Jelly babies to the rescue!
Hayley Farren, 27, from Walsall, explains why her 6-year-old is a hero
Aiden used the fingerprick device to test Grandad’s blood sugar
As I pulled into the driveway, my 6-year-old son Aiden was excited.
‘I can’t wait to see Grandad!’ he beamed, blue eyes sparkling.
Every weekend, Aiden would go to stay with his great-grandparents Brian, 72, and Sandra, 70. He called Brian ‘Grandad’.
They adored spending time with him, and it gave me and my partner Wayne, 34, a bit of alone-time.
As Grandad opened the door that Friday evening, this July, Aiden rushed into his arms. After a chat, I headed off. ‘Don’t be too much trouble!’ I told Aiden.
‘He never is,’ Grandad laughed.
Every weekend, he and Grandma would spoil Aiden rotten.
They had a special bond.
Back home, I caught up with all my I am so proud of him! chores before relaxing on the sofa with Wayne.
The following afternoon, Grandad Brian’s name flashed up on my phone.
Odd, I thought.
It wasn’t like him to call me, and we weren’t due to collect Aiden until Sunday evening. ‘Everything OK?’ I asked, picking up the phone. Grandad’s voice was shaky. ‘Earlier on, my blood sugar went low,’ he explained. Grandad suffered with type 2 diabetes, so if his blood sugar levels plummeted suddenly, there was a risk he’d slip into a coma. The whole family knew that if that happened, we’d need to feed him some of the sweets he always kept in the drawer next to his bed. ‘Shall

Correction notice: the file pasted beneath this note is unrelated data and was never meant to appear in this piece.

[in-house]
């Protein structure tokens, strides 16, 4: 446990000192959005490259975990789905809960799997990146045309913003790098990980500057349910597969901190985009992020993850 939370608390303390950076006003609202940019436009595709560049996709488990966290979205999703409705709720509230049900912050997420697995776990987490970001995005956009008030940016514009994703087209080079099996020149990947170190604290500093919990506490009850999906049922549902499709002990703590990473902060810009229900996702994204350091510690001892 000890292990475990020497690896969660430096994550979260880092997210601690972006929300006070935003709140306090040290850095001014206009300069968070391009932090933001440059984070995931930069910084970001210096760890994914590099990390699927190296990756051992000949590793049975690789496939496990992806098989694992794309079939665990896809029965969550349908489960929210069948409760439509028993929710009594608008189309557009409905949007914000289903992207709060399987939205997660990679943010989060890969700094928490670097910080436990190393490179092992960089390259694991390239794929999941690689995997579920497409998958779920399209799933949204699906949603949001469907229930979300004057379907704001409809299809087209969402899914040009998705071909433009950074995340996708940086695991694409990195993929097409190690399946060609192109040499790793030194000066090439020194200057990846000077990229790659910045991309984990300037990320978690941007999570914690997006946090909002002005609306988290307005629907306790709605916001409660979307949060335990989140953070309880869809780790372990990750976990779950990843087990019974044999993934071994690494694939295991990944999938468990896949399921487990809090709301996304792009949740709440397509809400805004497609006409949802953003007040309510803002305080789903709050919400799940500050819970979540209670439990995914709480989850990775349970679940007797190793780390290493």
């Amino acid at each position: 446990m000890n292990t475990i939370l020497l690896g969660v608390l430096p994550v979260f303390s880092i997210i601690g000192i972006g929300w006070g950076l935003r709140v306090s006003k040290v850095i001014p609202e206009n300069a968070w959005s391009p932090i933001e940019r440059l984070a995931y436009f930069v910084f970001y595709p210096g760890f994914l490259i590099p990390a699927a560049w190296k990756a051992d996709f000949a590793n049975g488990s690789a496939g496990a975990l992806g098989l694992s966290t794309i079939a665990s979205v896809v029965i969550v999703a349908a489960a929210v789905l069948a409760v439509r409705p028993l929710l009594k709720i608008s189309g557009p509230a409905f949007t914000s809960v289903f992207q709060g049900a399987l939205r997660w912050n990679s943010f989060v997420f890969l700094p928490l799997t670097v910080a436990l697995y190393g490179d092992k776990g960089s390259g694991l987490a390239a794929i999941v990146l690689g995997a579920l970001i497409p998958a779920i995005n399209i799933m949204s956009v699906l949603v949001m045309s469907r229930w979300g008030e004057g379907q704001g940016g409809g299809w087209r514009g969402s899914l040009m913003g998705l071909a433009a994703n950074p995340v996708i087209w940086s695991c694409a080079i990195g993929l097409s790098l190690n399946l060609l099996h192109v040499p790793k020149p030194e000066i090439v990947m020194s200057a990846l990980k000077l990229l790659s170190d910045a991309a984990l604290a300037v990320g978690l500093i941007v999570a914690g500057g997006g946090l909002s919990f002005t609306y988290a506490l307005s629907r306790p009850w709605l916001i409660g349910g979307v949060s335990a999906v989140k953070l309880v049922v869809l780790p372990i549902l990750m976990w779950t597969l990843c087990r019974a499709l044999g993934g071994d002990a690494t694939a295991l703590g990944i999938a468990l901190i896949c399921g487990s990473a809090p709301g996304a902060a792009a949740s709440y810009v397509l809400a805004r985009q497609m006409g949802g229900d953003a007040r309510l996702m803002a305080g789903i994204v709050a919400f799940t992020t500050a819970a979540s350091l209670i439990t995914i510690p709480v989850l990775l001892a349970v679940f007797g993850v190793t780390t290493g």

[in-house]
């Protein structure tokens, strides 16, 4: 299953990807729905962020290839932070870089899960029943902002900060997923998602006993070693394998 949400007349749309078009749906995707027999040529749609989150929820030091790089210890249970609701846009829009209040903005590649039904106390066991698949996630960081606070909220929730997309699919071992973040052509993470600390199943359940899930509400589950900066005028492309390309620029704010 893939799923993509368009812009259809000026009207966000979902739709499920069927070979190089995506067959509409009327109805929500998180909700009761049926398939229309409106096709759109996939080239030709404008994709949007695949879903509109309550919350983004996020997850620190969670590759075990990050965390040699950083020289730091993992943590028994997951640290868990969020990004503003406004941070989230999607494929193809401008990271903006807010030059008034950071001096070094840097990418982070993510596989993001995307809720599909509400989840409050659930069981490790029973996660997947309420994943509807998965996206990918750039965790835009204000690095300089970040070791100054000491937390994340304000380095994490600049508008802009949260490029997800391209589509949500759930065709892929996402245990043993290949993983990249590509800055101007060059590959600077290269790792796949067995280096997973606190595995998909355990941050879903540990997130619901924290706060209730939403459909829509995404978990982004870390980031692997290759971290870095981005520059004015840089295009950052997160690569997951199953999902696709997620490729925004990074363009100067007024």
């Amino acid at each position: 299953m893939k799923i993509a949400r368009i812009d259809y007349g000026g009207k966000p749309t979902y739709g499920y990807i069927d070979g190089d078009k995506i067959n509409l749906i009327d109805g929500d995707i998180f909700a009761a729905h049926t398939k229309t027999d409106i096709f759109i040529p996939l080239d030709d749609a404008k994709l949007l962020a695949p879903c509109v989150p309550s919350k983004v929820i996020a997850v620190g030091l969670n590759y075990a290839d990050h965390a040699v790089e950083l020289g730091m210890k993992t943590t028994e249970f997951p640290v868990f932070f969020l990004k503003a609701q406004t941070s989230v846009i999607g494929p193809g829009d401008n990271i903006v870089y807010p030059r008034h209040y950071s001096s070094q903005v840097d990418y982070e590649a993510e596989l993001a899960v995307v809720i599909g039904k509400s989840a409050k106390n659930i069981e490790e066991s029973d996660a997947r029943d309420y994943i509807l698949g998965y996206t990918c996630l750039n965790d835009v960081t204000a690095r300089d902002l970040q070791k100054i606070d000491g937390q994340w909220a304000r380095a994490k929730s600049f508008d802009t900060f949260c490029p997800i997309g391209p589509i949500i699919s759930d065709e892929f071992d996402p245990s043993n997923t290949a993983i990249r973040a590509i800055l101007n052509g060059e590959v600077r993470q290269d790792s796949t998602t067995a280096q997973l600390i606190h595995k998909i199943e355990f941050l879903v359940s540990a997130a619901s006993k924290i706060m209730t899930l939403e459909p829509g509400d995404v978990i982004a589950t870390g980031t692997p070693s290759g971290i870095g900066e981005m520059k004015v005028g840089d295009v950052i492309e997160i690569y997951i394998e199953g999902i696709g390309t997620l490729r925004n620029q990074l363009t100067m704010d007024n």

I come over?’ I panicked. ‘Don’t worry, I’m fine – thanks to Aiden…’ Grandad replied.
He explained how that afternoon, when Grandma was out shopping, he and Aiden had stayed at home.
‘I realised I couldn’t move or speak,’ he said. ‘It happened so quickly, before I knew it I was on the floor.’
But Aiden knew what to do!
‘Aiden managed to go upstairs and got the Jelly Babies from the bedside drawer,’ he told me.
If that wasn’t impressive enough, Aiden had then fetched Grandad’s finger-prick blood-sugar testing kit from his dressing table.
‘He’s seen me use it many times before, so he knew what to do,’ Grandad said, unable to keep the pride out of his voice.
Aiden used the device to test Grandad’s blood-sugar levels, and it had given a dangerously low reading of 1.0.
Then Aiden had gently fed the sweets to Grandad, who was, luckily, still conscious.
I was gobsmacked. While Aiden knows about Grandad’s illness, we’d never told him what he should do in an emergency like this.
Minutes later, Grandad’s levels went back up to 3.6 when Aiden used his fingerprick tester again.
‘If it wasn’t for Aiden, who knows what could have happened..?’ Grandad said solemnly to me.
He’d saved Grandad’s life. ‘You’re such a clever boy!’ I said when we went to collect Aiden a little while later. ‘How did you know what to do?’
‘I know he needs sweets when he gets unwell,’ Aiden said with a shrug.
Now Grandad and Aiden’s bond is even closer. It’s lovely to see.
But it’s scary to think what could have happened.
That’s why I believe children need to know the basics of first-aid training and how to act in emergencies.
Kids really are like sponges – they absorb so much information, and little Aiden is the proof of that.
I’m just so grateful he’s our little lifesaver.
Aiden knows just what Grandad Brian needs!